The Executive As Executioner

Feb 5 2013 @ 1:27pm

Justice Department Memo on Legal Case for Drone Strikes on Americans


Greenwald analyzes the Isikoff memo (embedded above):

This is the crucial point: the memo isn’t justifying the due-process-free execution of senior al-Qaida leaders who pose an imminent threat to the US. It is justifying the due-process-free execution of people secretly accused by the president and his underlings, with no due process, of being that. The distinction between (a) government accusations and (b) proof of guilt is central to every free society, by definition, yet this memo – and those who defend Obama’s assassination power – willfully ignore it.

Friedersdorf looks at how the document defines “imminent”:

[T]he part of the memo worth dwelling on most, at least until legal experts offer deeper analysis than I confidently can, is the portion that deals with “an imminent threat of violent attack.” On reading the document, that clause is sort of reassuring. After all, there aren’t that many circumstances when an attack is imminent. It would seem to severely constrain extrajudicial assassinations. As it turns out, however, the memo reassures the reader with the rhetorically powerful word “imminent,” only to define imminence down in a way that makes it largely meaningless — so much so that it’s actually reminiscent of George W. Bush’s misuse of imminent to characterize the threat posed by Iraq.

The ACLU’s Jameel Jaffer makes related points:

The white paper purports to recognize some limits on the authority it sets out, but the limits are so vague and elastic that they will be easily manipulated. The paper initially suggests, for example, that the government’s authority to use lethal force is limited to people who present “imminent” threats, but it then proceeds to redefine the word imminence in a way that deprives the word of its ordinary meaning. The paper does something similar with the phrase “capture is infeasible.” It initially sounds like a real limitation but by page 8 it seems to mean only that the government won’t use lethal force if capture is more convenient. It’s the language of limits—but without any real restrictions.

Ambers adds:

Even if the person is not actively planning terrorist attacks against the U.S., because of the nature of terrorist attacks in general, merely his membership in an organization that is planning those attacks meets the requisite definition of imminence. So, basically, imminence does not mean imminent.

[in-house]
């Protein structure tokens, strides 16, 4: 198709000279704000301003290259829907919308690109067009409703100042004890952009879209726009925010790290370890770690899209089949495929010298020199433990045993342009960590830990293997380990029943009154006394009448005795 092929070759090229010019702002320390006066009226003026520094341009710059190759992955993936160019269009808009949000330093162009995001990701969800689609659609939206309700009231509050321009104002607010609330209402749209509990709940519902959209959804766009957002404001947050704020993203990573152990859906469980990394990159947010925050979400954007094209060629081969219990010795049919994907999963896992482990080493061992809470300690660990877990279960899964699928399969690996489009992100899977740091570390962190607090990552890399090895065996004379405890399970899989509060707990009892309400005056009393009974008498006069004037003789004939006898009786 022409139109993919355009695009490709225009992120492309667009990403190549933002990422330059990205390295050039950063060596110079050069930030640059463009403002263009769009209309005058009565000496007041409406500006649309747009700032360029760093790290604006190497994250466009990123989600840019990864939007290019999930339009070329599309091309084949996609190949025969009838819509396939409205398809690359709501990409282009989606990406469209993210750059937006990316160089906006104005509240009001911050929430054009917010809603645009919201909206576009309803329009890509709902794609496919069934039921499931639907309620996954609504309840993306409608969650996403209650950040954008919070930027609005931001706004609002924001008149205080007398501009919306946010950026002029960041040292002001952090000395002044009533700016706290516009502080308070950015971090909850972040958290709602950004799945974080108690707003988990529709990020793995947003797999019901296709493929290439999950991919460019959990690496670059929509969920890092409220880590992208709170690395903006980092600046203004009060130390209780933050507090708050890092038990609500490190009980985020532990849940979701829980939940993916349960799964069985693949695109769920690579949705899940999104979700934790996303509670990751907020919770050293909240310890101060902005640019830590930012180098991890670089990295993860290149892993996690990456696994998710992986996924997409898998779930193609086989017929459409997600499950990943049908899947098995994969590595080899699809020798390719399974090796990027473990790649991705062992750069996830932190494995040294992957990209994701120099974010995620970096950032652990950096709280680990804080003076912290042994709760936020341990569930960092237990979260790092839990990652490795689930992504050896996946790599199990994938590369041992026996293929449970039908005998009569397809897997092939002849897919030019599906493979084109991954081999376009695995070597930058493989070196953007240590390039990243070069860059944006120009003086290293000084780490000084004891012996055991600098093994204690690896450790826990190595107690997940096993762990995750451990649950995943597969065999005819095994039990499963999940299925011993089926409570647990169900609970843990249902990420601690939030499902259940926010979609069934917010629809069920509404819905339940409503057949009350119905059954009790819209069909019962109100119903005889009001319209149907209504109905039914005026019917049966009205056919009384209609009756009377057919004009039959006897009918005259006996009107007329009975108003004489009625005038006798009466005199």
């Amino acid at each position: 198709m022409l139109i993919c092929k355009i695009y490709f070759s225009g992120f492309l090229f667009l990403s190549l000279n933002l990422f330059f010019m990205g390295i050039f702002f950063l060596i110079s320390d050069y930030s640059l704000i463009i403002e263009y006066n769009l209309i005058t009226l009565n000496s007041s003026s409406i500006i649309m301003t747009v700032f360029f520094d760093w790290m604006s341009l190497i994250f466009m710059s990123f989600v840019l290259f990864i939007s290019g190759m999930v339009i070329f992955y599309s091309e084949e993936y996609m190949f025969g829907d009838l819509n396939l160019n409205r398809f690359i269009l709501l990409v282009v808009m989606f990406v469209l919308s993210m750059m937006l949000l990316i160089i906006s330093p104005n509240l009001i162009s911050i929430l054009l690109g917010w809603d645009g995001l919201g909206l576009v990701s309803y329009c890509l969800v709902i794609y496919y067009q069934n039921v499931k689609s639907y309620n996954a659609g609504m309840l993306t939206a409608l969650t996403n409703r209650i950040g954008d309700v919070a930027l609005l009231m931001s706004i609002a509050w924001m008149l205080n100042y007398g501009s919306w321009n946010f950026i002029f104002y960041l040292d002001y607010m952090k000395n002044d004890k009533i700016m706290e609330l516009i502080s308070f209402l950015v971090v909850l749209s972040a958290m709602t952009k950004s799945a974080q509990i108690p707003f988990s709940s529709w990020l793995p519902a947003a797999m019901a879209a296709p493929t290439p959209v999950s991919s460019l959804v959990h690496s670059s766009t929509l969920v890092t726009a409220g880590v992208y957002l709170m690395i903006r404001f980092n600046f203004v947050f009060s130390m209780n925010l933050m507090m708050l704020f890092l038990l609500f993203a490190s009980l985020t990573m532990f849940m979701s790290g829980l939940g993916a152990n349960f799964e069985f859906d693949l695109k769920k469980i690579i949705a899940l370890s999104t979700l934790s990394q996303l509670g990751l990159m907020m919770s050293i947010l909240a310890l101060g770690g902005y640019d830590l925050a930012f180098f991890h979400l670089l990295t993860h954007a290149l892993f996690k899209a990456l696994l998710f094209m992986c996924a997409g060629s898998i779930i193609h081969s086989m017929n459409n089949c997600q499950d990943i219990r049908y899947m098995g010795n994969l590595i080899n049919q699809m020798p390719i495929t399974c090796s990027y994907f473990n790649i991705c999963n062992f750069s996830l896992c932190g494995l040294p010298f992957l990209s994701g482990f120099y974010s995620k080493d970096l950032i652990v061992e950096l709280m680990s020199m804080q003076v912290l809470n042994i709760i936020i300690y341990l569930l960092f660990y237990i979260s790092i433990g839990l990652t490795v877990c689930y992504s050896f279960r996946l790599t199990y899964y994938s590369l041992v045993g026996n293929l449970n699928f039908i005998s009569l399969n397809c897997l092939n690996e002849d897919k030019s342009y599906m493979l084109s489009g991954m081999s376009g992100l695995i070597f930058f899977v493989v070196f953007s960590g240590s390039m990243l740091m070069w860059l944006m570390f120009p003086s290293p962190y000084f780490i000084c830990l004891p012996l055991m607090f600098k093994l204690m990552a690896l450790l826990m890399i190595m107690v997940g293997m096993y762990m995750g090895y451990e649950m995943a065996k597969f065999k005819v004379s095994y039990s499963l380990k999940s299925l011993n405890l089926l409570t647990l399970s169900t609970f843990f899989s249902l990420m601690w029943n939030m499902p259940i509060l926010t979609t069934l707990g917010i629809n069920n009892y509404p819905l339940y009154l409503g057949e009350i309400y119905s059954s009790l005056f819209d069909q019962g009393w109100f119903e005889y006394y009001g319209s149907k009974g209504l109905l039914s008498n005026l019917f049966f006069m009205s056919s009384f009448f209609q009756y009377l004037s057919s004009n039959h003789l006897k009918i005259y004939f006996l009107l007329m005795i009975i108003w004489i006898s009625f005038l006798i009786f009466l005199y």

Gerard N. Magliocca would prefer “that Congress create a statutory regime for such decisions that would require the National Security Council to sign off on each of these citizen attacks before the President can proceed”:

First, who counts as a high-level official? The CIA Director? The Ambassador to Pakistan? An analyst at Langley? This is not clear at all. Second, suppose that the majority view in the intelligence community is that someone does not pose an imminent threat. The standard for death, I gather, is met so long as ONE informed, high-level person thinks that a suspect poses an imminent threat. I submit that the President can always find one “senior-enough” person in his Administration with that view, so in reality the DOJ standard just gives the White House carte blanche.

Jacob Sullum puts the executive power grab in perspective:

The problem is that to accept this position, you have to put complete trust in the competence, wisdom, and ethics of the president, his underlings, and their successors. You have to believe they are properly defining and inerrantly identifying people who pose an imminent (or quasi-imminent) threat to national security and eliminating that threat through the only feasible means, which involves blowing people up from a distance. If mere mortals deserved that kind of faith, we would not need a Fifth Amendment, or the rest of the Constitution.

Marcy Wheeler wants other government memos released:

As important as it is to see the white paper DOJ gave Congress to explain its purported legal rationale, it is just as important to make clear what this white paper is not. First, is it not the actual legal memos used to authorize the killing of Anwar al-Awlaki and who knows who else. As Michael Isikoff notes in his story, the Senators whose job it is to oversee the Executive Branch — even the ones on the Senate Intelligence Committee that are supposed to be read into covert operations — are still demanding the memos, for at least the 12th time. The release of this white paper must not serve to take pressure off of the White House to release the actual memos.

Adam Serwer’s bottom line:

The government needs the approval of a judge to detain a suspected terrorist. To kill one, it need only give itself permission.